"The woman has milk."
Translation:У женщины есть молоко.
женщина -> nominative (used for the subject in normal sentences) женщины -> genitive (coincides with the plural nominative like most feminine nouns), used whenever genitive is used (after "у", after "для", to express non-existance with "нет", to show possesion like english " 's ", and many other places, most of the time when English could use "of")
Here the genitive is used because of "у":
"У <X in the genitive> есть <Y in nominative>" means "X has Y". Literally, the sentence says something like "By the side OF X, there is Y", so Y works as a subject of the verb to be and so goes in nominative. But this "By the side of X there is Y" is a Russian idiom that expresses the English "to have" construction.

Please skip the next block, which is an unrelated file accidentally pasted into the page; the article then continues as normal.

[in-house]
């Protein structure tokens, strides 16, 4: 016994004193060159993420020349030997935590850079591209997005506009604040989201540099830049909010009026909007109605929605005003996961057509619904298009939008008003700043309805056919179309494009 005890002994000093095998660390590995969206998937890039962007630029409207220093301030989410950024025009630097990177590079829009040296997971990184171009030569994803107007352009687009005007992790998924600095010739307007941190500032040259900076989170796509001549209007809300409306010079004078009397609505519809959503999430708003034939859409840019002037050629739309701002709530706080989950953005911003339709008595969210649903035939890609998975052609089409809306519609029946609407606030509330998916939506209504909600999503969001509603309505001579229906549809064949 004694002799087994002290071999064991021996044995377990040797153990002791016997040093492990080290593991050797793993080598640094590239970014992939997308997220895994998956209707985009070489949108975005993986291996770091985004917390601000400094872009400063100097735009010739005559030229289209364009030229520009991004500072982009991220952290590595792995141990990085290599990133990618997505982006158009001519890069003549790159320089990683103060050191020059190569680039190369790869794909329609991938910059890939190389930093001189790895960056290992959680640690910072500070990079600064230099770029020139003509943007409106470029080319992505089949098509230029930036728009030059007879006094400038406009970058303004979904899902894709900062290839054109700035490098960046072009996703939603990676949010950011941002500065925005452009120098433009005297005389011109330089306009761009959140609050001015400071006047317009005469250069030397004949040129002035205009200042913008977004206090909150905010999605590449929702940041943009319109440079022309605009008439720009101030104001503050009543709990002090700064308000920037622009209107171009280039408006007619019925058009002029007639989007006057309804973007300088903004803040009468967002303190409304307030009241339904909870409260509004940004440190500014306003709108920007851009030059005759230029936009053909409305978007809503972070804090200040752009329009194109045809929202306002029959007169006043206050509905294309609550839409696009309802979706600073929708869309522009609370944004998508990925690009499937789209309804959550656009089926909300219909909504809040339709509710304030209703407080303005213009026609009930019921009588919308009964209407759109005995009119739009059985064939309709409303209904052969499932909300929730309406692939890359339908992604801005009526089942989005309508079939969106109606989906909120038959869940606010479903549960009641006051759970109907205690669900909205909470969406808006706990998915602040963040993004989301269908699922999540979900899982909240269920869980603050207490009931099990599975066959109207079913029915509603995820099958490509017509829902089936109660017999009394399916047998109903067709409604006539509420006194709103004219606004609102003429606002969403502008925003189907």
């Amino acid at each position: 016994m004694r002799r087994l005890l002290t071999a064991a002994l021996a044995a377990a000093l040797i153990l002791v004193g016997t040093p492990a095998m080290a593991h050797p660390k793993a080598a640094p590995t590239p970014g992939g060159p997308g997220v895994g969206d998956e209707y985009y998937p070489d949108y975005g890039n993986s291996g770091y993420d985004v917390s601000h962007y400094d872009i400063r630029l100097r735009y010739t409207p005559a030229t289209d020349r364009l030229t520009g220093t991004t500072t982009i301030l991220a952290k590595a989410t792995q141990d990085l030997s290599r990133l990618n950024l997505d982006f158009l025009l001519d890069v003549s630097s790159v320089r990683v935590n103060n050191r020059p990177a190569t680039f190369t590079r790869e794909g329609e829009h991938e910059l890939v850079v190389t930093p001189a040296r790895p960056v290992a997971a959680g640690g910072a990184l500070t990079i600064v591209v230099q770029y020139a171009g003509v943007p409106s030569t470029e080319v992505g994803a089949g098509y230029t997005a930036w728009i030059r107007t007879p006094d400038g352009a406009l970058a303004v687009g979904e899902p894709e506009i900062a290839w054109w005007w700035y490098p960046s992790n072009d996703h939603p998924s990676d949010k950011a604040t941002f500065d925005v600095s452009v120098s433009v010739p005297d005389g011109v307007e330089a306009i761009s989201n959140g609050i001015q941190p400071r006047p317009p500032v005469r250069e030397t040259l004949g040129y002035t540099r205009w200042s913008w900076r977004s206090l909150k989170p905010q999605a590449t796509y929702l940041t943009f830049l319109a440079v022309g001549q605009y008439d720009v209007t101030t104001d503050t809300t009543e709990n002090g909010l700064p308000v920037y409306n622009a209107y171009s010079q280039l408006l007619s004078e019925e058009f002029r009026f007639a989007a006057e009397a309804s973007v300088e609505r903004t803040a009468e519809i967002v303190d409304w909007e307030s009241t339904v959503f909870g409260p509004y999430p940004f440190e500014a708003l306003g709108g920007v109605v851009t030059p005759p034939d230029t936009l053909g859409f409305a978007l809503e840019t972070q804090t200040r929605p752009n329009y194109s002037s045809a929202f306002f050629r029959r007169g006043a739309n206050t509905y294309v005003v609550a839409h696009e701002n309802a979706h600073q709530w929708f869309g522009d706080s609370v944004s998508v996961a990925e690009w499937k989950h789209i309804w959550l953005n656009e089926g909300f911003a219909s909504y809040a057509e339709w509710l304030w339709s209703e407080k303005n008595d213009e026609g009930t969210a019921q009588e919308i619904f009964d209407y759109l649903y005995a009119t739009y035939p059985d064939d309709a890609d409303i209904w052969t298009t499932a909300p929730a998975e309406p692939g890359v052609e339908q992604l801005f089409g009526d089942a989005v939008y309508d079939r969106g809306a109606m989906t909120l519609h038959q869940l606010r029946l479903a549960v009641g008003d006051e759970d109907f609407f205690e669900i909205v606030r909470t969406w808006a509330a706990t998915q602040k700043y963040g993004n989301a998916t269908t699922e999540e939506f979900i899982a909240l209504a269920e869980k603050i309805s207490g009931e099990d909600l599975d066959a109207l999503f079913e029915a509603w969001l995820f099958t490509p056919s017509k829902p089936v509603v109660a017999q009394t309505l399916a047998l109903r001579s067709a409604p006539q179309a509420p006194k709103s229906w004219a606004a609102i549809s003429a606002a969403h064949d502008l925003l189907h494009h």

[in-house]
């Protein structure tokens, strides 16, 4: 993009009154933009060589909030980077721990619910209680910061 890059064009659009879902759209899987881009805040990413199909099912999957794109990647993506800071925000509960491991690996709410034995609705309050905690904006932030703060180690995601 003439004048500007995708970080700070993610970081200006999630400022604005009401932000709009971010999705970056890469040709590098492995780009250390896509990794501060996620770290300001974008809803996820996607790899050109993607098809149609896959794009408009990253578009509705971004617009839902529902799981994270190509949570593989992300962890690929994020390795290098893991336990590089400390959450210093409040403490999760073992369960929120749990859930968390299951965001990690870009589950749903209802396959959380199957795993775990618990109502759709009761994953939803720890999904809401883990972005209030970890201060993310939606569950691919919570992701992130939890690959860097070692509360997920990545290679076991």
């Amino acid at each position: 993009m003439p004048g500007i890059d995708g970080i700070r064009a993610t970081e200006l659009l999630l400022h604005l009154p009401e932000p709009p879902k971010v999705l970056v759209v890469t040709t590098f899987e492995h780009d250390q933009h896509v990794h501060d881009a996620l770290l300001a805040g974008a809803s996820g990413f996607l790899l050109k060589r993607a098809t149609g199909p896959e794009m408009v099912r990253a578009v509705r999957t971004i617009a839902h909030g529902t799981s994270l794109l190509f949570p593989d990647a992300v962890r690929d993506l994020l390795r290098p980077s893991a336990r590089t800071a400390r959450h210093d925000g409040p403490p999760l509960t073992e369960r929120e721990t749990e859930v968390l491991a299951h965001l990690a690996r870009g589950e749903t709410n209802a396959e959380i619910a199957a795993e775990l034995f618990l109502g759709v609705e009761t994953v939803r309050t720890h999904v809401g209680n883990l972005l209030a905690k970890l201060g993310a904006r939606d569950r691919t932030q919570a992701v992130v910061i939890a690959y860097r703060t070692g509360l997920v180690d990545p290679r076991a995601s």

The suggested translation was "у зтой женщины есть молоко" but it is not accepted. Is it truly incorrect?
Well, it's hard to say, often the article "the" translated as "эта, этот, эти, это, этой, этого, этих, and so on". Literally means "That woman has milk".
For me it seems that the origins of the definite articles are the "this" and "that" words.
I guess that "у женщины есть молоко" can be translated as "a woman/the woman" while "у этой женщины есть молоко" as "the woman/this woman/that woman"
I don't think the English lessons are advising you correctly then. Эта женщина usually means "this woman", rather than "the woman". In English, we use "this" or "that" to distinguish one particular woman out of a group. We use "the" if there is only one woman in the picture. Without more context to this sentence, it seems there is only one woman. Ясно?